January 13th, 2010

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Celebrate her birthday. Kay?

By "Kay" we are of course referring to the tall and terrific Kay Francis, who was born Jan. 13, 1905 in Oklahoma City (in the territory of Oklahoma; it didn't become a state until 1907). Turner Classic Movies in the U.S. is honoring her today by showing nine films.

While Francis has been one of the major beneficiaries of the pre-Code revival, TCM today is focusing on her later work. Most of these films aren't well known ("In Name Only" isn't included), so chances are you haven't come across these movies unless you saw TCM's celebration of Francis as its star of the month for September 2008, a month before her friend Carole Lombard got similar treatment for the centennial of her birth). In fact, all nine of these films were shown that month. Here's what I wrote about them at the time, with today's schedule (all times Eastern)

* 7 a.m. -- "The Goose And The Gander" (1935) Kay's a divorcee who can't stop meddling in her ex-husband's affairs. With George Brent.

* 8:15 a.m. -- "Another Dawn" (1937). Kay's an officer's wife at a British outpost in Africa who falls for another man. With Errol Flynn. The title is sort of an industry in-joke, as for several years "Another Dawn" was used on movie theater marquees in films as sort of a generic title.

* 9:30 a.m. -- "Comet Over Broadway" (1938). Another "B" film for Francis, a backstage murder yarn directed by Busby Berkeley (no big dance sequences here, though). By the way, this movie inspired a blog called "Comet Over Hollywood" (http://pickensj.blogspot.com/); the blog had previously been called "Living On Velvet," the title of another Francis film. Moreover, there's the fine pre-Code blog "Trouble In Paradise" (http://precodecinema.blogspot.com/).

* 10:45 a.m. -- "My Bill" (1938). Kay plays an impoverished widow with four children, one of whom is Bonita Granville.

* noon -- "Secrets Of An Actress" (1938). A leading lady falls for a married architect who's invested in her play. With George Brent and Ian Hunter; directed by William Keighley.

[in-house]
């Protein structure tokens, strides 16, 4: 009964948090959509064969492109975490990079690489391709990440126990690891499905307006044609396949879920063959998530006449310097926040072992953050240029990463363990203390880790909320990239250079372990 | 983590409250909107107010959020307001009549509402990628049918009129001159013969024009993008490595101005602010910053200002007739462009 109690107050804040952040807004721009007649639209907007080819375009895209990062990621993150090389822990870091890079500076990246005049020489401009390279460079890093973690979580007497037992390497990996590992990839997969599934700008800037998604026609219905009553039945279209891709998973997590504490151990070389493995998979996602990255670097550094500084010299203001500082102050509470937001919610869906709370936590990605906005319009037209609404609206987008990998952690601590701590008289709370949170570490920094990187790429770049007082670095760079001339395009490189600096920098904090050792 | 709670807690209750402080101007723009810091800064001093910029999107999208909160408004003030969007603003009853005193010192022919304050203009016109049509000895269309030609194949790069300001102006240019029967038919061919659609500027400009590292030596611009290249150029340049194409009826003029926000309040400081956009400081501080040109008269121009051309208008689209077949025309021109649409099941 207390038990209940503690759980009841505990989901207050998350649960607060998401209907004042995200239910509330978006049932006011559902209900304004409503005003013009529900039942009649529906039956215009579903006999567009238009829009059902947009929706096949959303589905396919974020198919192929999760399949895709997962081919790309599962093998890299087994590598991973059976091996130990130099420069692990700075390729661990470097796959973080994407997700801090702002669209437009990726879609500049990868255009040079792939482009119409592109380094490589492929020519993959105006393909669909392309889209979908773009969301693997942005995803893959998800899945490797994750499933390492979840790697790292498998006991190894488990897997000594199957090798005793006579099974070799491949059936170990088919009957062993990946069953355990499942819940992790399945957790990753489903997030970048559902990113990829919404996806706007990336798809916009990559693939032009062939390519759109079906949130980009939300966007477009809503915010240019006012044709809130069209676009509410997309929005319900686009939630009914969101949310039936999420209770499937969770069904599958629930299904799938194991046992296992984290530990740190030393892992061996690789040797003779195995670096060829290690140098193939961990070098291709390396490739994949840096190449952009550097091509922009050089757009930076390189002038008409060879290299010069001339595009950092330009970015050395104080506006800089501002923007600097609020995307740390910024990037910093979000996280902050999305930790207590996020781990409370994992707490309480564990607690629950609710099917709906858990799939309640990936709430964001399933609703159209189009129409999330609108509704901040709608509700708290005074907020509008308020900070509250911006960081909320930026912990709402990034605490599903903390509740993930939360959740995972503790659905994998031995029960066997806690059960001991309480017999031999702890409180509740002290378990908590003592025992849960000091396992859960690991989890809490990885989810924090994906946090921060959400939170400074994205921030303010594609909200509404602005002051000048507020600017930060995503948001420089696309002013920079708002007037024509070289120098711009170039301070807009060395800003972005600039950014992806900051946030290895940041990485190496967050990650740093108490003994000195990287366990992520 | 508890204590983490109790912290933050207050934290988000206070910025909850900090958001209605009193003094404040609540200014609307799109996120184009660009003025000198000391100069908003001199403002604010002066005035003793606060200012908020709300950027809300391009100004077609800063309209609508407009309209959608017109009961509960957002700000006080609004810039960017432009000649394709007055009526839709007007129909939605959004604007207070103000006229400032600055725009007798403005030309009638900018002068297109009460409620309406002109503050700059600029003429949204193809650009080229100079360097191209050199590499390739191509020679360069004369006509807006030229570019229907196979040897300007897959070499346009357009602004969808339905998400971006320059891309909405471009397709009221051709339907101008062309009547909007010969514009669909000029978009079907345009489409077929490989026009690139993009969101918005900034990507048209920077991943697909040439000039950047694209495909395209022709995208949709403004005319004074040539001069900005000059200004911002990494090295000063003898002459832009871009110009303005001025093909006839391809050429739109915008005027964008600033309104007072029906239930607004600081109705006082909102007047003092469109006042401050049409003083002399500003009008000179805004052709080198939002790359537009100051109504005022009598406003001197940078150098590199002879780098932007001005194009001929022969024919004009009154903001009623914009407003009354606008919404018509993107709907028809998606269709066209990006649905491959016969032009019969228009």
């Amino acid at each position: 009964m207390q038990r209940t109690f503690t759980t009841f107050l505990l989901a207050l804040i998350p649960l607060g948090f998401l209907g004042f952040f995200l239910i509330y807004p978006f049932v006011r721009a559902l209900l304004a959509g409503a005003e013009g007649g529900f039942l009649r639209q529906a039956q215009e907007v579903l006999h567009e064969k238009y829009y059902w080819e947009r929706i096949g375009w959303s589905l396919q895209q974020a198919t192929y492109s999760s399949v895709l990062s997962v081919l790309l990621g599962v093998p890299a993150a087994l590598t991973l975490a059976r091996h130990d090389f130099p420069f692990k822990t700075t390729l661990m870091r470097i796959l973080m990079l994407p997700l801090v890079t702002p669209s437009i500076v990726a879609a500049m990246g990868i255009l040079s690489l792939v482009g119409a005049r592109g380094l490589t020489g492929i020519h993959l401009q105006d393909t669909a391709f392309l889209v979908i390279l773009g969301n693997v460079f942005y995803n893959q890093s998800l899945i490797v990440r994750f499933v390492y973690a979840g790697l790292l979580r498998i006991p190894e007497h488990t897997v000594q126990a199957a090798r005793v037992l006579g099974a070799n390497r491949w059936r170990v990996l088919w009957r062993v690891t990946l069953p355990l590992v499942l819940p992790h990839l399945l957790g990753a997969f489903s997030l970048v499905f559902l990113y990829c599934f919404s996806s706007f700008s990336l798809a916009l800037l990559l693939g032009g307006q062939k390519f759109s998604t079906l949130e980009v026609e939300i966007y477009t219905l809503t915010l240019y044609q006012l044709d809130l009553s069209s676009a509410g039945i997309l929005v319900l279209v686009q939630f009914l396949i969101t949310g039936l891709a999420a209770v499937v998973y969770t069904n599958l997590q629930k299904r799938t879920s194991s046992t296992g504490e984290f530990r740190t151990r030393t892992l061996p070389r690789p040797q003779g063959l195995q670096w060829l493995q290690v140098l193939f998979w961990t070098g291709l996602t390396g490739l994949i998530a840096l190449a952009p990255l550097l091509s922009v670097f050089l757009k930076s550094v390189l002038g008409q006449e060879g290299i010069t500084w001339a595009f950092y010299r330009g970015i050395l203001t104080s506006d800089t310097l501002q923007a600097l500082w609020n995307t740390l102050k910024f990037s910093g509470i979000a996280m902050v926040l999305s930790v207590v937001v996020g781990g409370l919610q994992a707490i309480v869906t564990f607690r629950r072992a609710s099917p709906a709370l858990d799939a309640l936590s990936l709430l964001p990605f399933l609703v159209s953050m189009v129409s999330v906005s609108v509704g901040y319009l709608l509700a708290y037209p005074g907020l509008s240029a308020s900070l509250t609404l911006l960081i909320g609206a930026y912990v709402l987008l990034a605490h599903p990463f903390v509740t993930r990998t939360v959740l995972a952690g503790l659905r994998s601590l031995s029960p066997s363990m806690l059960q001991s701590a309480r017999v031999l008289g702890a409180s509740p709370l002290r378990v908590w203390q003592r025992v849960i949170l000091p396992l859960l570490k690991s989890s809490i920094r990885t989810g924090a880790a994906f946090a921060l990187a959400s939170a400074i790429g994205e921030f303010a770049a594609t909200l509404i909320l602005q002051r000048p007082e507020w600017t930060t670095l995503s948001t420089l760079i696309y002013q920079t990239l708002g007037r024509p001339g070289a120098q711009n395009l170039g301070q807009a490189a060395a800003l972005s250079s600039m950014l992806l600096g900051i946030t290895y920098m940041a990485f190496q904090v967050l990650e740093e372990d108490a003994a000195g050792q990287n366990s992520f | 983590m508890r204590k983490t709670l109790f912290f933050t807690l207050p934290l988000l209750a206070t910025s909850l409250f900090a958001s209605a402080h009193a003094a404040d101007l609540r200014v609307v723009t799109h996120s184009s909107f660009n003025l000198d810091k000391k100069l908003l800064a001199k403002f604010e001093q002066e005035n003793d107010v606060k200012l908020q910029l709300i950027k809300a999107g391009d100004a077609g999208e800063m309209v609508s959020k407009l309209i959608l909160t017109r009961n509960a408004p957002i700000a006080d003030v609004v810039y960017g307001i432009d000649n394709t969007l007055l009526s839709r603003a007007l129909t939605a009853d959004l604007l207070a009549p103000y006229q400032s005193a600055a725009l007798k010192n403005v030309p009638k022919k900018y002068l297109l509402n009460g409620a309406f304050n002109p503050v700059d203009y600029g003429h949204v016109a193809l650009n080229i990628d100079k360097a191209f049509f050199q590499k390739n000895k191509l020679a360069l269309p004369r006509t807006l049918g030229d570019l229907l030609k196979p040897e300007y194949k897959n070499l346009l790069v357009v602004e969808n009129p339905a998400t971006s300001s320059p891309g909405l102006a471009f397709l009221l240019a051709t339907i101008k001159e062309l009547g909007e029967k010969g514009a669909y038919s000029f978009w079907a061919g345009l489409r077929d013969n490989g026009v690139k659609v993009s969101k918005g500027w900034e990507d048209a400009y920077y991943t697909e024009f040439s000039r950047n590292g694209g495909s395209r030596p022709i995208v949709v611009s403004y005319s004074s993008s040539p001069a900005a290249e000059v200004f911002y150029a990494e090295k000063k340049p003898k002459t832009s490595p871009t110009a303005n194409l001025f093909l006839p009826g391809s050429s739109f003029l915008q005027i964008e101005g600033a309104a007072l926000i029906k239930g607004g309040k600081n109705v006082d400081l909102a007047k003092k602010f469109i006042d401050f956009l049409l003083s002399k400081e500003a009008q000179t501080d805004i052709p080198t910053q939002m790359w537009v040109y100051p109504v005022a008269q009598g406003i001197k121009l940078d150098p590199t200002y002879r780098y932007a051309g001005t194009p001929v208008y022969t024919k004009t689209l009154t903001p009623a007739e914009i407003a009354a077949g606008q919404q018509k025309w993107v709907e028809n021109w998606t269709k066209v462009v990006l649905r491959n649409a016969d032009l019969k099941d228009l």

* 1:15 p.m. -- "Women Are Like That" (1938). A couple reunite years after breaking up. One of the "B" pictures Warners relegated Francis to in the late 1930s. With Pat O'Brien and Ralph Forbes.

* 2:45 p.m. -- "It's A Date" (1940). Kay plays a singer vying for a stage part -- and a man -- against her daughter, played by Deanna Durbin. With Walter Pidgeon.

* 4:30 p.m. -- "The Feminine Touch" (1941). A good second lead role for Francis in this romantic comedy co-starring Rosalind Russell and Don Ameche and directed by Woody Van Dyke.

* 6:15 p.m. -- "Always In My Heart" (1942). A convict returns home to find his family has forgotten him. With Walter Huston and Gloria Warren.
Francis-related Web sites and blogs are popping up all over the place. A few include "Kay Francis' Life And Career" (http://www.kayfrancisfilms.com/), "The Kay Francis Web Site" (http://www.kayfrancis.com/), "The Kay Francis Fan Page" (http://www.kayfrancis.net/), and "I Can't Wait To Be Forgotten" (http://www.kayfrancisbiography.com/), the title of one of several books about this fascinating woman. Sorry, Kay hasn't been forgotten...but I bet she'd secretly be pleased.

We'll leave you with this rarity -- Kay Francis, in color, a portrait taken in 1936:

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Television's debut and Russ Columbo

Last week the 2010 International Consumer Electronics Show (CES) was held in Las Vegas where production 3-D televisions were unveiled for consumers.   But according to research done by Lou Milano for his biography of Russ Columbo  television was first displayed publicly at the eighth annual Radio Electrical World’s Fair in New York’s Madison Square Garden in 1931.  A total of 28,000 people attended the opening day to hear David Sarnoff,  president of the Radio Corporation of America predict that “sight will be transmitted though the air to large numbers.  We are on the threshold of television.”   

Periodically demonstrations of television were held throughout the evening.  The hot lights were switched on in a cramped makeshift television studio that had been set up inside Madison Square Garden.  A viewing audience was ushered into the television theater and all eyes were glued to the ten foot screen as the shadowy image of a human being appeared before them.  (The image was projected onto the ten foot high screen from a much smaller television.)



A familiar face came into focus singing, You Call It Madness.  Russ Columbo made his live television debut at the Radio Electrical World’s Fair and the audience response clearly indicated that it had been a success.  You can hear the song here.


After his song Russ stepped away from the hot lights and mopped the beads of perspiration from his head.  He observed the scene for a few moments then left the studio welcoming the cooler air outside the door.  He paused briefly, lit a cigarette, then headed down the hallway for an autograph session sponsored by the Daily Mirror.

As Vince reminded us January 14 marks the102nd anniversary of the birth of Russ Columbo.   He was 23 years old when he debuted on television.  Happy birthday Russ.